All the required optical components in the rectangular 16-QAM modulator (dual-parallel MZM, PM and common MZM) disclosed herein and shown in
In summary, rectangular 16-QAM is a promising modulation format for transmission systems operating at 100 Gb/s and above due to high spectral efficiency and optimal noise performance. The methodology disclosed herein allows a 16-QAM optical signal to be generated using commercially available optical modulators with binary electrical drive signals. By combining the same with polarization division multiplexing, the 16-QAM modulator can be used to generate an optical signal carrying data with a bit rate greater than 200 Gb/s per wavelength. This is very difficult to realize using existing 16-QAM generation methods. Increasing data rate per wavelength and spectral efficiency has historically been shown to be an effective method to reduce cost per transmitted bit because fiber and optical components can be shared over more capacity.
Note that the two cascaded phase modulators shown in
The foregoing detailed description is to be understood as being in every respect illustrative and exemplary, but not restrictive, and the scope of the disclosure discussed herein is not to be determined from the description, but rather from the claims as interpreted according to the full breadth permitted by the patent laws. It is to be understood that the embodiments shown and described herein are only illustrative of the principles of the present disclosure and that various modifications may be implemented by those skilled in the art without departing from the scope and spirit of the disclosure.
1. An apparatus, comprising:
- a first coupler that receives light and splits the light into two parts;
- a first modulator that modulates the first part with a first signal and a second modulator that modulates the second part with a second signal;
- a phase shifter that shifts a phase of the modulated second part by about π/2;
- a second coupler that combines the modulated first part with the phase shifted and modulated second part to produce a four-level modulated signal;
- a phase modulator that further modulates the four-level modulated signal with a third signal with a phase modulation of about (0, π/2) to produce an 8-QAM-modulated signal; and
- a third modulator that further modulates the 8-QAM signal with a fourth-signal to produce a 16-QAM-modulated signal.
2. The apparatus according to claim 1, wherein at least one of the first modulator and the second modulator comprises a Mach-Zehnder (MZ) optical modulator.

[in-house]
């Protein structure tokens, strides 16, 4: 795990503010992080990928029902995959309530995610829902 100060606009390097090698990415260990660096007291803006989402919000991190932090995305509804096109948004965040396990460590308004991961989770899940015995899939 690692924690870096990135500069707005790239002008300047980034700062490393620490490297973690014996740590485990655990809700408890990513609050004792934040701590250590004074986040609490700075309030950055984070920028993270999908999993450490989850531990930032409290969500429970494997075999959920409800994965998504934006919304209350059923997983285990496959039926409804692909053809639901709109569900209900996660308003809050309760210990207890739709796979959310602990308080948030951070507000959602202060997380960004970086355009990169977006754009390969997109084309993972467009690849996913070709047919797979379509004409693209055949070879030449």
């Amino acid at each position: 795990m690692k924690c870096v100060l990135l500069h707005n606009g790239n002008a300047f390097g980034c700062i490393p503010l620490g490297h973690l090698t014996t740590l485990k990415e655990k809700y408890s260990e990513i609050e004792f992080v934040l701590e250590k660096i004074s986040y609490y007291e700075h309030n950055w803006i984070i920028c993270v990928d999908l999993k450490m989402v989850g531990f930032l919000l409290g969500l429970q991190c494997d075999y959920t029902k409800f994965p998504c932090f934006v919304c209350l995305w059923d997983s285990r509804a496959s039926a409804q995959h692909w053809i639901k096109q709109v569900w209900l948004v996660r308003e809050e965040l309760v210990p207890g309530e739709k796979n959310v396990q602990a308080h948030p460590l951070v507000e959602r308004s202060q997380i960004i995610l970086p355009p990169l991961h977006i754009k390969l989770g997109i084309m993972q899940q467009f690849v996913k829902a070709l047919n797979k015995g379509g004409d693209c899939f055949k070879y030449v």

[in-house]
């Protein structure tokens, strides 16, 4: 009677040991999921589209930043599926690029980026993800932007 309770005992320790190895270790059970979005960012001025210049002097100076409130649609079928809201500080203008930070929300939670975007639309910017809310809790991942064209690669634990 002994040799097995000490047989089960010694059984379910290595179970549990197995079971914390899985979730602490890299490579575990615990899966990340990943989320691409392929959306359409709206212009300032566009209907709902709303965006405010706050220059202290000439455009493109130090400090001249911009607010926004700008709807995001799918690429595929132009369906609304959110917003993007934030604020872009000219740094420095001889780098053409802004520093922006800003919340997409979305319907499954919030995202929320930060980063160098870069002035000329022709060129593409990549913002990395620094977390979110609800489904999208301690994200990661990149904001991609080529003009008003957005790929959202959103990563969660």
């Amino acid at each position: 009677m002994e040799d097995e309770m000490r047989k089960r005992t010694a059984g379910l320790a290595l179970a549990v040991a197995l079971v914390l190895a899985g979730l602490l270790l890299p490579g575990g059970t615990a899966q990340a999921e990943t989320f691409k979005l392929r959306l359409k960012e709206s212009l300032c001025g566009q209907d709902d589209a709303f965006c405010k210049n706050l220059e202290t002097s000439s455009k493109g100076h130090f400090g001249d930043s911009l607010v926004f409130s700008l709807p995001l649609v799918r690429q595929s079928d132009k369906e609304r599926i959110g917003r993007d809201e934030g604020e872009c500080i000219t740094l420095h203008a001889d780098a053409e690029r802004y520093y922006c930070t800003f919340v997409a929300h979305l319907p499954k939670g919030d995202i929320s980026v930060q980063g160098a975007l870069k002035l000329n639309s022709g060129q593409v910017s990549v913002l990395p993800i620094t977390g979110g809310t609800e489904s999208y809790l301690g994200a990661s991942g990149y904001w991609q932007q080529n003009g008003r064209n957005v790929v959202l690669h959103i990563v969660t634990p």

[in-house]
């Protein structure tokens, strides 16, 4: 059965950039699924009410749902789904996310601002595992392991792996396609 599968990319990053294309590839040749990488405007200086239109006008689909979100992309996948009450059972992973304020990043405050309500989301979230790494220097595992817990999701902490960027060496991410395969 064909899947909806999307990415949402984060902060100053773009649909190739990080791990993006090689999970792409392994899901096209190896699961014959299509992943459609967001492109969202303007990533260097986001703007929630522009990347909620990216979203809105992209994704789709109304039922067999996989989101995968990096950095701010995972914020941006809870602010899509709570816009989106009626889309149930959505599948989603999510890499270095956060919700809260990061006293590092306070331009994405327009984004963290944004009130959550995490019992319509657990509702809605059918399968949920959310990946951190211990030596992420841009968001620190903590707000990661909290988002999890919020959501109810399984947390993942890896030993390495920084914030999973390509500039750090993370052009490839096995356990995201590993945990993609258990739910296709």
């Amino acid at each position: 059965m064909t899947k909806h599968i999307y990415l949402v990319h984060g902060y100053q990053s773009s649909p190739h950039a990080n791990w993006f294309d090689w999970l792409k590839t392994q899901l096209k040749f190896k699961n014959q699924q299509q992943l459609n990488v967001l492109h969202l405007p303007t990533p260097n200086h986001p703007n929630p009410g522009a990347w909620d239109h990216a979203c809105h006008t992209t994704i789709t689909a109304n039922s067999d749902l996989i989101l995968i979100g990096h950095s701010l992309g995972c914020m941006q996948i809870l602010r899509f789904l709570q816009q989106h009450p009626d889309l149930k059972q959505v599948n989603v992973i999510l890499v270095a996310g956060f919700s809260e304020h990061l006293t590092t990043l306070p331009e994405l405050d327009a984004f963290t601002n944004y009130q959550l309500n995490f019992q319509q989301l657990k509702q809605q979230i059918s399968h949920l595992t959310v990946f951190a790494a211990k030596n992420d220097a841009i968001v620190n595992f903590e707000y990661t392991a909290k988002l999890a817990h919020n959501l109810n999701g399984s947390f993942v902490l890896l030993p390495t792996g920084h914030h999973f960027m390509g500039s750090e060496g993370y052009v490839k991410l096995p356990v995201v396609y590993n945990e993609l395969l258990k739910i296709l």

3. The apparatus according to claim 1, wherein at least one of the first coupler and the second coupler is a 3 dB (1:1) optical coupler.
4. The apparatus according to claim 1, wherein the first modulator is biased at a null point and driven by the first signal with a driving swing of about 0.6Vπ, and the second modulator is biased at a null point and driven by the second signal with a driving swing in the range of from about −0.4Vπ to +0.4Vπ.
5. The apparatus according to claim 1, wherein the phase modulator is driven by the third signal with a phase modulation equal to approximately (0, π/2).
6. The apparatus according to claim 1, wherein the first, second and third signals are binary electrical signals.
7. A method for producing a 16-QAM-modulated signal, comprising:
- splitting light into two parts;
- modulating the first part with a first signal and modulating the second part with a second signal;
- phase shifting the modulated second part by approximately π/2;
- combining the modulated first part with the phase shifted and modulated second part to produce a four-level modulated signal;
- phase modulating the four-level modulated signal with a third signal with a phase modulation of about (0, π/2) to produce an 8-QAM-modulated signal; and
- further modulating the 8-QAM modulated signal with a fourth signal with a phase modulation of about 0/π to produce a 16-QAM-modulated signal.
8. The method according to claim 7, further comprising attenuating the phase shifted and modulated second part.
9. The method according to claim 7, further comprising biasing a first modulator at a null point and driving the first modulator by the first signal with a driving swing of about 0.6Vπ, and biasing the second modulator at a null point with the second signal with a driving swing in the range of from about −0.4Vπ to +0.4Vπ.
International Classification: G02F 1/01 (20060101);